What if offices were open 24/7 a week? One partner could work from 8 am till 15.30 and the other partner could work 9.30 pm. till 5 am the next morning. What if it is possible to sleep in the office?

 What if hospitals were organized as industrial 24/7 production lines?

 In the past financial statements were made once a year, but nowadays most companies make them four times a year or even every month. As it is known that some control systems could become unstable when the rate of the feedback mechanism is increased, it is conceivable that companies in future will present their financial results once every ten years?

 Is it imaginable that because of the health effects of a siesta – a short nap in the afternoon, mostly after the midday meal – a siesta becomes obligatory in Western countries?

 In most countries a child is obliged to go to school for 12 to 18 years, a patterns that originated in the Industrial Revolution. Nowadays there are some weak appeals to “Lifelong Learning” or Adult Education. Would in future obligatory education for adults  be introduced for citizens over 40 years?

World Thinkers’ Ideas – Creative Machines

Robots are machines that are programmed to perform tasks. Can a robot be creative? And how can you use robots as inspiration for new insights.

Driven by a desire to build a scientist smarter than himself, Jürgen Schmidhuber decided to become an artificial intelligence expert.  He believes that our dominated place as creativity experts may end around 2040 when Omega, or Singularity, will mean the end of our dominated position.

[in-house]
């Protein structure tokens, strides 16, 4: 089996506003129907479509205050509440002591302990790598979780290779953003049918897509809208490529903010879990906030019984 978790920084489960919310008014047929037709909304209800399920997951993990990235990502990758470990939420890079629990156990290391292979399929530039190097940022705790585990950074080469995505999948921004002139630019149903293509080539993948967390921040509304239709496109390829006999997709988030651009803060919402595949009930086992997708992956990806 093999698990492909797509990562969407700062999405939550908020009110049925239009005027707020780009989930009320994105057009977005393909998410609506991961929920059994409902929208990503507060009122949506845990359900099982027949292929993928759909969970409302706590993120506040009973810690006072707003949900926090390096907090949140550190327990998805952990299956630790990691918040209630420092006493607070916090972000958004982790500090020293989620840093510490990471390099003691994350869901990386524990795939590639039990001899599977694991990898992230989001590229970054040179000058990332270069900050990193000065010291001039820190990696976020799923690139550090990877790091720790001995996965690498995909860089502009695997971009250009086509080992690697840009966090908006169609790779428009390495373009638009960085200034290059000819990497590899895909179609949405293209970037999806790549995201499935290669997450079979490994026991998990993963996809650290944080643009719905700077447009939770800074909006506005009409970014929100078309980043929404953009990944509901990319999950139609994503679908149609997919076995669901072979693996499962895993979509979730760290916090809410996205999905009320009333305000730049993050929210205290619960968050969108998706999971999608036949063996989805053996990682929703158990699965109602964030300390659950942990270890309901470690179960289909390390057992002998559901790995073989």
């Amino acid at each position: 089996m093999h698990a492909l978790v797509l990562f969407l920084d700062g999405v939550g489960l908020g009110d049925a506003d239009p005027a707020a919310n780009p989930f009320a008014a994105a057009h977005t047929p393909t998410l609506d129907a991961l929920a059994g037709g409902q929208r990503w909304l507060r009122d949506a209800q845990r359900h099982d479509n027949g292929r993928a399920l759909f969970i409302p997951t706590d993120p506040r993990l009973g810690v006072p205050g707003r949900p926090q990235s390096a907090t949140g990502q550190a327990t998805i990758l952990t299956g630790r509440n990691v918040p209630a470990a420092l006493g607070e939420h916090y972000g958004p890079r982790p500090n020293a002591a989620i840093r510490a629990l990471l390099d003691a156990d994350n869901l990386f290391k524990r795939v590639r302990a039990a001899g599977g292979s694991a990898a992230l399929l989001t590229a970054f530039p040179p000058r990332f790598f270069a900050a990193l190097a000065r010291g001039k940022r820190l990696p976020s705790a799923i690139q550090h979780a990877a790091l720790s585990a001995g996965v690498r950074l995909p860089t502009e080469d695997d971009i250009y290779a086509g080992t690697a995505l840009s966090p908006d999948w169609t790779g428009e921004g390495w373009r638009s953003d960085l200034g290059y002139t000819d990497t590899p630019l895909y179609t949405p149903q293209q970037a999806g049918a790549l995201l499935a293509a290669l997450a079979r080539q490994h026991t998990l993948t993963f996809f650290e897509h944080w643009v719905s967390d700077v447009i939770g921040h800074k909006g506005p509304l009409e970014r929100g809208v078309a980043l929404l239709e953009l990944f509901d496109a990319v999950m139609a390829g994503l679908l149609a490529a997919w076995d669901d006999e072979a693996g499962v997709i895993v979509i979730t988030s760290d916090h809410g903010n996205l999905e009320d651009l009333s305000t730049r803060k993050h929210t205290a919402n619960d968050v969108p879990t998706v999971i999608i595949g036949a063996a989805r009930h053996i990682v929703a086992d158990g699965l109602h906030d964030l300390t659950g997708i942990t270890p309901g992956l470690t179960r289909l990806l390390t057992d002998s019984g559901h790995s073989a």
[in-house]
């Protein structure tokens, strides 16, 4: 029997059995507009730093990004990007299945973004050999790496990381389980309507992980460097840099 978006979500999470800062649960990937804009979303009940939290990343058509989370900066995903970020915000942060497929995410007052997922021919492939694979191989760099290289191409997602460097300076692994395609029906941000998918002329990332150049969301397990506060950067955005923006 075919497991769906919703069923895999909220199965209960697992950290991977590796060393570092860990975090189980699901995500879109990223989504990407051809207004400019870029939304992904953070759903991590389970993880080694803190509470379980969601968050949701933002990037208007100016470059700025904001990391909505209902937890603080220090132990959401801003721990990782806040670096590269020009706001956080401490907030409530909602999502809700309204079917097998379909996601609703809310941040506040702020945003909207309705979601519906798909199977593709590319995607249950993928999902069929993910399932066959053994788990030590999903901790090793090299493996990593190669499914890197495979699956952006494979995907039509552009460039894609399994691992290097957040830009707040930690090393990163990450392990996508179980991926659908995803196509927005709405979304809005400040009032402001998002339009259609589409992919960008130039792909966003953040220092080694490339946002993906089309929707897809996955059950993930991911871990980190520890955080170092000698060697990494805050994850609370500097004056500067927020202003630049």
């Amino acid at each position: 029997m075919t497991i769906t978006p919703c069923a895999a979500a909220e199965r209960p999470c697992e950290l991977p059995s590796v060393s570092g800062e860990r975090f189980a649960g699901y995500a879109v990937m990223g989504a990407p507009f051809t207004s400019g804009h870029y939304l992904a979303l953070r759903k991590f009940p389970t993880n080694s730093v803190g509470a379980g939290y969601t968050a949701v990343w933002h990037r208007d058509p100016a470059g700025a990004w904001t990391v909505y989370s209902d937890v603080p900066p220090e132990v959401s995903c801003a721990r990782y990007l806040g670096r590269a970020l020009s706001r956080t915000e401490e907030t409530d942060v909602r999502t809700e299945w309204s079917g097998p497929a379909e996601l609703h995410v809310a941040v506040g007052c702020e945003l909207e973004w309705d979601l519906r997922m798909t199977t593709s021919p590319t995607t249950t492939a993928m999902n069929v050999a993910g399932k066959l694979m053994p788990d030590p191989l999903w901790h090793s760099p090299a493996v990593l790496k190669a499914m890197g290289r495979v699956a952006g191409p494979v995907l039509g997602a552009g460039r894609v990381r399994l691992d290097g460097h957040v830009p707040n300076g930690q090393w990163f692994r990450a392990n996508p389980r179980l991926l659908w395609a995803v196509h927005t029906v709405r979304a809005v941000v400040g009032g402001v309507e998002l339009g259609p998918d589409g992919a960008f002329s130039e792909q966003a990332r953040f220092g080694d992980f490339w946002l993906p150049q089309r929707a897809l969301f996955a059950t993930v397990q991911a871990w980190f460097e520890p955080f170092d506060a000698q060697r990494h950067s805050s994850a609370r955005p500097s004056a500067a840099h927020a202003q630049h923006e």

What is this idea based on?

Predicting the future is tricky, and although science fiction can provide great inspiration, few things can be predicted confidently. But that there will be computers faster than the human brain may be one of those predictions. Jürgen Schmidhuber may sound too optimistic when he says that computers will also be able to solve problems faster than humans can. However, at the Swiss AI Lab IDSIA research into artificial neural networks and reinforcement learning means that the day when machines are faster than us is creeping closer.

Can you read French, Arabic or Chinese handwriting?

Machines can and the fascinating thing is that it is not  a program. Instead, the machine has learnt from extracting regularities and making generalisations from data.

The step to being creative may look enormous. However, the project Formal Theory of Fun and Creativity may prove that it is possible. A theory has been developed that explains in a formal way science, art, music, and humour. Building curious and creative agents that never stop generating new ideas may be a work in progress, but when computer have the power of human brains, the explosion in ideas is a reality. He says, curiosity is the desire to create or discover more non-random, non-arbitrary, regular data that is novel and surprising.

Does the idea sound scary? Jürgen Schmidhuber does not think in terms humans versus robots. He believes that we are stepping stones leading towards more complexity and we should be happy with our role.

Seeing an idea in the light of another idea can provide new insights. Lee Smolin says in the book What is your Dangerous Idea: “Seeing Einstein in the light of Darwin suggests that natural selection could act not only on living things but on the properties defining various species of elementary particles.”

Seeing the solution to problem with Internet Trolls in the light of a Machine Troll may provide some ideas that can be used as a solution to the problem with Internet trolls.Writing the code that the machine will use is a way to gain insights into human minds. What do you need to include in a code to make sure that the machine acts like a human Internet troll?

Photo:Robots In Bright Colours by Victor Habbick